Outlook for house price growth 'clouded' despite steady start, says Nationwide

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House price growth got off to a steady start in 2017 but the outlook remains "clouded", according to an index.

Property values edged up by 0.2% month-on-month in January, following an 0.8% increase in December, Nationwide Building Society said.

The annual pace of price growth also slowed, with a 4.3% rise in January, compared with 4.5% in December. The year-on-year increase was the slowest in 14 months.

The average UK house price stood at £205,240 in January.

Robert Gardner, chief economist at Nationwide, said annual price growth had remained "broadly stable at the start of 2017".

But he said: "The outlook for the housing market remains clouded, reflecting the uncertainty surrounding economic prospects more broadly.

"On the one hand, there are grounds for optimism. The economy has remained far stronger than expected in the wake of the Brexit vote.

"Recent data indicates that the economy didn't slow in the second half of 2016 and the unemployment rate remained stable at an 11-year low in the three months to November."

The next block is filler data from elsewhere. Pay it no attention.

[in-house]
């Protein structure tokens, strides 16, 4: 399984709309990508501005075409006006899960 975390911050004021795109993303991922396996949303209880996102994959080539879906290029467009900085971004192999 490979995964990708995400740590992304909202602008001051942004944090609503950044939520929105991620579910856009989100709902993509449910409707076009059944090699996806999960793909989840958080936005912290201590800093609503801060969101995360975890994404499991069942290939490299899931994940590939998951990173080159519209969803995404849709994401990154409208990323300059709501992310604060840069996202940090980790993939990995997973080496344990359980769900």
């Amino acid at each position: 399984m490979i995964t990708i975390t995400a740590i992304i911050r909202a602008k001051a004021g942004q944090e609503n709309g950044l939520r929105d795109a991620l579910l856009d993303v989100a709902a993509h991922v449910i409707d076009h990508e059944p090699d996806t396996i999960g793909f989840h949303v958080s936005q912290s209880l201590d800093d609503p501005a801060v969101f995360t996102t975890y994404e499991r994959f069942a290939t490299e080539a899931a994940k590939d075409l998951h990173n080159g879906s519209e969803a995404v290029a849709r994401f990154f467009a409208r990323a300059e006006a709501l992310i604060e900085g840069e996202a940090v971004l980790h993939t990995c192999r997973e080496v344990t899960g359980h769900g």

But he said there are tentative signs that conditions may be about to soften.

"With inflation set to rise further in the months ahead as a result of the weaker pound, real wages are likely to come under further pressure.

"Employment growth is also likely to continue to moderate, should the economy slow as most forecasters expect."

Jeremy Leaf, a north London estate agent and a former residential chairman of the Royal Institution of Chartered Surveyors (Rics), said that there has been a "little bit more optimism in the market" in terms of sentiment but still not enough supply.

He said: "The result is a steady, more balanced market where prices are likely to be more sensitive in areas which overheated previously."

Mark Harris, chief executive of mortgage broker SPF Private Clients, said: "Record low mortgage rates are largely responsible for much of the resilience we have seen in the housing market, with many borrowers taking advantage of some of the cheapest rates ever.

"We expect this to continue during the spring with lenders showing encouraging signs of wanting to do business by cutting rates further."

Howard Archer, chief UK and European economist at IHS Global Insight, said: "The muted rise in house prices reported by the Nationwide ties in with our view that house price gains over 2017 will be no more than 3%.

"We suspect that housing market activity and prices will come under increasing pressure as 2017 progresses from weakening fundamentals."